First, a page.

Neer Test for Subacromial Impingement
Subacromial Impingement is one of the most common disorders in the shoulder – It can be closely related to bursitis as well as rotator cuff tendinitis. And it’s not unheard of for these conditions to develop individually or in combination.
The shoulder joint is a very compact joint. It’s surrounded by muscles, ligaments, tendons, arteries, nerves and bursae. There isn’t a lot of free space in that joint to begin with, so if you then throw in poor biomechanics, then the muscles and other soft tissues can easily get pinched and impinged – creating pain and discomfort.
As Pilates Teachers, we’re continually asking our clients to move their arms especially over head, as well as out to the side. And if you’ve been following our Shoulder Series, you’ll see how easy it is to determine suboptimal movement as well as potential impingement due to poor biomechanics.
If you’re new to this series, you’d really benefit from watching our series from the start. We cover bony landmarks as well as range of motion and we’re currently exploring Subacromial Impingement. Visit our YouTube channel and subscribe – Don’t forget to also click the bell to switch on notifications. This will let you know as soon as we upload fresh, new content – So you’ll always be kept up to date!
So far we have covered the Painful Arc, The Empty Can (Jobe Test) and the Full Can Test – All of these test for Subacromial Impingement so you might be wondering why we’re giving you yet another screen for this condition…and the reason behind that is based on their sensitivity and specificity. Some of the screens are better for ruling issues out and others are good for ruling them in so by assembling a cumulative group, it’ll help to provide you with a better picture of what’s going on in the shoulder.
Here is the full video for the Neer Test – For those of you who like to read, we’ve also outlined the key points covered so you can follow along too! You can also visit our YouTube channel and subscribe to view all of the latest content!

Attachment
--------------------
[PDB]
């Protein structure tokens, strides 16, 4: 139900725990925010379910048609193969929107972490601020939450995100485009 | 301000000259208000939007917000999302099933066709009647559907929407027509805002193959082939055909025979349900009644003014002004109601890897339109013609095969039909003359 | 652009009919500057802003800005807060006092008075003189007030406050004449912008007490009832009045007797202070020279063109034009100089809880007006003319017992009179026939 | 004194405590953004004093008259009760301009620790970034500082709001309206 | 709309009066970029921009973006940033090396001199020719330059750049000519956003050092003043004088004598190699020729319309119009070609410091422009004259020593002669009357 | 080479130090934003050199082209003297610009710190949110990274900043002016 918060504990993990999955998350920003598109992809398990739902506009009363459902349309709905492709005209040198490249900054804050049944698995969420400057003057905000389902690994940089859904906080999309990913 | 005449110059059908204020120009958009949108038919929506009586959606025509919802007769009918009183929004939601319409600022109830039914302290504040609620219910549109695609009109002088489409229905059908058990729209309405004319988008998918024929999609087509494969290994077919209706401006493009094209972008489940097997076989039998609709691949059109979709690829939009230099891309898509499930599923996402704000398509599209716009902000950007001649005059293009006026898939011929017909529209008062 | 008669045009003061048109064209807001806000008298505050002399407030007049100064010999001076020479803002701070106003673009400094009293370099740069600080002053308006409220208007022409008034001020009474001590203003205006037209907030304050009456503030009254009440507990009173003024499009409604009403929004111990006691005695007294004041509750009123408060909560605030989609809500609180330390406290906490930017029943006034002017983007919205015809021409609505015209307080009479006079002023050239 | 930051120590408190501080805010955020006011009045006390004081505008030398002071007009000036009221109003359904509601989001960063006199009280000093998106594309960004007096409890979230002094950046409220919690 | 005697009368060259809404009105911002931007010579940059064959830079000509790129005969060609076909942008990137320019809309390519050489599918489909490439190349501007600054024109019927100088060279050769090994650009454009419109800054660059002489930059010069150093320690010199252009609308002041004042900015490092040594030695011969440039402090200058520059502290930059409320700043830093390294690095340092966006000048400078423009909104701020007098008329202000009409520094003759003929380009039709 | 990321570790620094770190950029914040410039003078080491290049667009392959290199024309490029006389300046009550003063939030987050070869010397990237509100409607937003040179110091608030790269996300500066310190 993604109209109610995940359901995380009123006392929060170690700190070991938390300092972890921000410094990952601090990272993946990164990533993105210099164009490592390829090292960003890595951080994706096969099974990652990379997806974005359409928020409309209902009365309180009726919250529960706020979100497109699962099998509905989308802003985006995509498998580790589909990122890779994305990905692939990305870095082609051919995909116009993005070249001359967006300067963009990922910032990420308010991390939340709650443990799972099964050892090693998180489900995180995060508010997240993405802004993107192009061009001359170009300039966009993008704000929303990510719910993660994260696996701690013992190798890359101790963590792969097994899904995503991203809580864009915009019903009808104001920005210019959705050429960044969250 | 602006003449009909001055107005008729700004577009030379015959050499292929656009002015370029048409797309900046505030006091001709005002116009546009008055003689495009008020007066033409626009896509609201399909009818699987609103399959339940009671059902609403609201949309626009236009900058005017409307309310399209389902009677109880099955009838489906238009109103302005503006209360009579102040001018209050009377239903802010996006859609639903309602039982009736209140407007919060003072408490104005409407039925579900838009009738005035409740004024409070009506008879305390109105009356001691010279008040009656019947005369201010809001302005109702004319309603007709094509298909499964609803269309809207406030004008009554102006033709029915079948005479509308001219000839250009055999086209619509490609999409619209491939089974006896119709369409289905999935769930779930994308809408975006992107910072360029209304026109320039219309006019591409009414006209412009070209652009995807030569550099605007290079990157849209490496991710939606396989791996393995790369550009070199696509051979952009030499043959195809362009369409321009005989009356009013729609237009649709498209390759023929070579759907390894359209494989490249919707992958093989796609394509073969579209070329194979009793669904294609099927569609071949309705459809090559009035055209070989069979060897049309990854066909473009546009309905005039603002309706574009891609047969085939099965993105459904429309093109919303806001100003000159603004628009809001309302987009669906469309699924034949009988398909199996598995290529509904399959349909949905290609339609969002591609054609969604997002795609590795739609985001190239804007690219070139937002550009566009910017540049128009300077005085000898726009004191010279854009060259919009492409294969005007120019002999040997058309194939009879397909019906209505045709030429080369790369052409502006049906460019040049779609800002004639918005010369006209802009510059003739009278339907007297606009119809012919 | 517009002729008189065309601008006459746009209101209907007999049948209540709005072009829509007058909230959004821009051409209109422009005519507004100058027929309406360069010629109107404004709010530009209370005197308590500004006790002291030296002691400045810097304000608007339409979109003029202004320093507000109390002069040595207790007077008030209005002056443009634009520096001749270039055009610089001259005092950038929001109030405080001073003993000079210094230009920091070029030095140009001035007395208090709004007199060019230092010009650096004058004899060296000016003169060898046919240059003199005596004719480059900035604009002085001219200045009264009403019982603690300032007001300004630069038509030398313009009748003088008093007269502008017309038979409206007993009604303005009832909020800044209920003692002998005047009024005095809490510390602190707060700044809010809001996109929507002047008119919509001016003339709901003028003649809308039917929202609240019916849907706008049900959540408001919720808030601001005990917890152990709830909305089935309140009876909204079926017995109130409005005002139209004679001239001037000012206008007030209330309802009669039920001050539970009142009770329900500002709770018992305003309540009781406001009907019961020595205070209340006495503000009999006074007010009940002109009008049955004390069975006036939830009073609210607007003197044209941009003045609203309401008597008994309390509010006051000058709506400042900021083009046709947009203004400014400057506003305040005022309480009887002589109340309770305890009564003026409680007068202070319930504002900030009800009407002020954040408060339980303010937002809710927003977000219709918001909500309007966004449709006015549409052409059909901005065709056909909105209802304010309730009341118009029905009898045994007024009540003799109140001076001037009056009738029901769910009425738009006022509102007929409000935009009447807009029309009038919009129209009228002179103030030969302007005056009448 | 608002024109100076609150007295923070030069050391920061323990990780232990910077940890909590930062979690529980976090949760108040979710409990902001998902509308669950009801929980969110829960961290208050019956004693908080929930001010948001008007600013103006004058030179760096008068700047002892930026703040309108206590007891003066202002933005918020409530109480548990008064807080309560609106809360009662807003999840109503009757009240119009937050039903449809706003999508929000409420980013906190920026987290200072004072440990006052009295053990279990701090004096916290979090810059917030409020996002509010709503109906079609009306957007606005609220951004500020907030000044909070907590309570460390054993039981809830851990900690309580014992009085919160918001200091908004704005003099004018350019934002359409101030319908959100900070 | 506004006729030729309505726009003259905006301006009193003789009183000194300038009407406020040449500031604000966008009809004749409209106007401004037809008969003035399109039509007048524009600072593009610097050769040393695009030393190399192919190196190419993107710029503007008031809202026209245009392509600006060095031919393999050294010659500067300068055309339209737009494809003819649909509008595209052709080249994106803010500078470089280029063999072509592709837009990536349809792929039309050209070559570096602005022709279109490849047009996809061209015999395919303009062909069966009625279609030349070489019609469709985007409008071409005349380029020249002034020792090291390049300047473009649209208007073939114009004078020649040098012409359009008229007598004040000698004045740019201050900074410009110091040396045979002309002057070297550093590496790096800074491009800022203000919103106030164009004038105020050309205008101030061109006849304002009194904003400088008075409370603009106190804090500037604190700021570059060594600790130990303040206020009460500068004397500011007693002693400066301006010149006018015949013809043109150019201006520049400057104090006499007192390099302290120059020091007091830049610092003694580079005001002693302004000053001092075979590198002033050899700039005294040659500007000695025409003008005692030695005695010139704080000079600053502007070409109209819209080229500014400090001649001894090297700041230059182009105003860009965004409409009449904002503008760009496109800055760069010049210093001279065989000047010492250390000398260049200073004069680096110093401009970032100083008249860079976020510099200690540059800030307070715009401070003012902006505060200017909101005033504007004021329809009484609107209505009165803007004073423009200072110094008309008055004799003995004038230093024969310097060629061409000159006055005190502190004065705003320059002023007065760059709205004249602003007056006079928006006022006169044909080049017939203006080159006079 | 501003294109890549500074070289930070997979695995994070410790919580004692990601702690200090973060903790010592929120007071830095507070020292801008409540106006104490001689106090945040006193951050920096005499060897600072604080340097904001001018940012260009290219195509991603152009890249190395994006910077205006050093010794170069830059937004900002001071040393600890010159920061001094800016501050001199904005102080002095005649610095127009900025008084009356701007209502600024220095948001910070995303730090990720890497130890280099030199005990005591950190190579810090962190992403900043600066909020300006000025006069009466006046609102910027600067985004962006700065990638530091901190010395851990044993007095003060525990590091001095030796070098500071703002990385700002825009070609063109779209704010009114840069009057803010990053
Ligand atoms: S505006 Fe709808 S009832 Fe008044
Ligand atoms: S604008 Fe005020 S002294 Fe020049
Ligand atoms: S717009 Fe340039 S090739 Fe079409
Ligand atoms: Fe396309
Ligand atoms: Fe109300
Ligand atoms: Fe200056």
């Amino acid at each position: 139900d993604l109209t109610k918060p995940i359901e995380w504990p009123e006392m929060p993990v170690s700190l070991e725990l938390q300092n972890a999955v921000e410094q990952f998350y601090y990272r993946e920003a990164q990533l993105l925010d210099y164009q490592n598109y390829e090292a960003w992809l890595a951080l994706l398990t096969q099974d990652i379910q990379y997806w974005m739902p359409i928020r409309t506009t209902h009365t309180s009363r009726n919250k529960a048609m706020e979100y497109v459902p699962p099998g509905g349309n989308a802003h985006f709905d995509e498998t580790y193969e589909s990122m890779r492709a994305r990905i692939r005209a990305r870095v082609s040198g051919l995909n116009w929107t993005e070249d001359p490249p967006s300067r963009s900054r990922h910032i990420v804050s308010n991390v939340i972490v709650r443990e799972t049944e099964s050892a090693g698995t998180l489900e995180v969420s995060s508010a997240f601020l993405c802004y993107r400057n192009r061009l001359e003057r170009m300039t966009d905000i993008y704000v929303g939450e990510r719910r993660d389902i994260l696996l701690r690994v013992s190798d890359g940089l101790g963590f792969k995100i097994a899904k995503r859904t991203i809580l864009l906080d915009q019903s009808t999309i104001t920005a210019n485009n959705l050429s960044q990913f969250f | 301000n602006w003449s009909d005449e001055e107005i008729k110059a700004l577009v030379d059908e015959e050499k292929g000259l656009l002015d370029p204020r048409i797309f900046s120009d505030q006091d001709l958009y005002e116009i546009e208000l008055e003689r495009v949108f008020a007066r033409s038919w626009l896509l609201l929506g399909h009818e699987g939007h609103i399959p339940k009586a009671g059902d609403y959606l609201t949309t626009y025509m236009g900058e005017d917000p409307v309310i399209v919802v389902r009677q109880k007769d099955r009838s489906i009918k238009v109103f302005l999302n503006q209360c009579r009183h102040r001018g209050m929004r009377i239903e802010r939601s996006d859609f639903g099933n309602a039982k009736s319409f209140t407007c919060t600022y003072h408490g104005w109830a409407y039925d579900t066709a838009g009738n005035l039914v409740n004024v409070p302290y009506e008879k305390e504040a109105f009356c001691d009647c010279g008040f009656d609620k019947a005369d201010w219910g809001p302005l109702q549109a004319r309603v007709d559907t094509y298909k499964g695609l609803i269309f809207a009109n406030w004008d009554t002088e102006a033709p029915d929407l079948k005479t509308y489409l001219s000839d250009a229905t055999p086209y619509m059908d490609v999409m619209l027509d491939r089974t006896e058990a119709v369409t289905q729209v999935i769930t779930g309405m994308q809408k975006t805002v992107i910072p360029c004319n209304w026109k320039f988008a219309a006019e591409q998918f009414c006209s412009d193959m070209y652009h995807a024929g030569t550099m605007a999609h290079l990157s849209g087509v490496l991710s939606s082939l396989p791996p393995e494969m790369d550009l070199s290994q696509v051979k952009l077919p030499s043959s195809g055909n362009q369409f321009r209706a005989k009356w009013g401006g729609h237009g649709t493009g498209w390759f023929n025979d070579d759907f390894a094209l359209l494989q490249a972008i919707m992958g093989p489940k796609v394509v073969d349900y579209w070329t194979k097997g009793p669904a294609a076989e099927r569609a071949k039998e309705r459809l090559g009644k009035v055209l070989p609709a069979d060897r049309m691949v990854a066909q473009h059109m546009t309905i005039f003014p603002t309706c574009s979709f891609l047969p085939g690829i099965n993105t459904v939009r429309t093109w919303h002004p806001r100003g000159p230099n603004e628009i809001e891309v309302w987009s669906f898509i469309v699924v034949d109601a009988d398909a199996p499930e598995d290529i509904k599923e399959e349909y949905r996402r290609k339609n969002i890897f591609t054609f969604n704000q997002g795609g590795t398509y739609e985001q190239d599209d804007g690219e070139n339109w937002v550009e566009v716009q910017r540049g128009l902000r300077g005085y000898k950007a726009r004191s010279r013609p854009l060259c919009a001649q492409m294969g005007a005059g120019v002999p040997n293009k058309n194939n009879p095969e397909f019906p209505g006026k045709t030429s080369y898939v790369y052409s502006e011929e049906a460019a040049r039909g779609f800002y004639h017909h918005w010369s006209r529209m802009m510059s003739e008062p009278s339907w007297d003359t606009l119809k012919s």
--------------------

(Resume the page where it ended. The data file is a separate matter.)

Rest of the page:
This screen requires the client to be sat down with the practitioner behind. This is a passive screen which if you don’t know what that means – we’d encourage you to view our Range of Motion video as this will explain it nice and simply for you! The practitioner will be taking the client’s arm into forward flexion and internal rotation whilst applying a downward pressure onto the scapula. Then the practitioner will flex the client’s shoulder.
If the client experiences pain in the anterior portion of their shoulder – this would be an indication of a potential Subacromial Impingement. They might experience pain in the posterior portion of the shoulder however, this would be indicative of an internal impingement.
We cover this in much greater detail as well as a host of other conditions on our Shoulders modular course – We also look at how this integrates into Pilates and we discuss the ways in which you can help your clients to move more optimally as well as help to reduce pain and discomfort that they might be experiencing.
So if you’re a Pilates Teacher looking to further your knowledge and help to provide your client’s with a more optimal way of moving in class then why not get in touch?
We’re running courses in London, Gatwick, Dorset and Nottingham over the next 12 months so there’s always opportunities to learn as well as meet like-minded Pilates Teachers aspiring to become Pilates Therapists!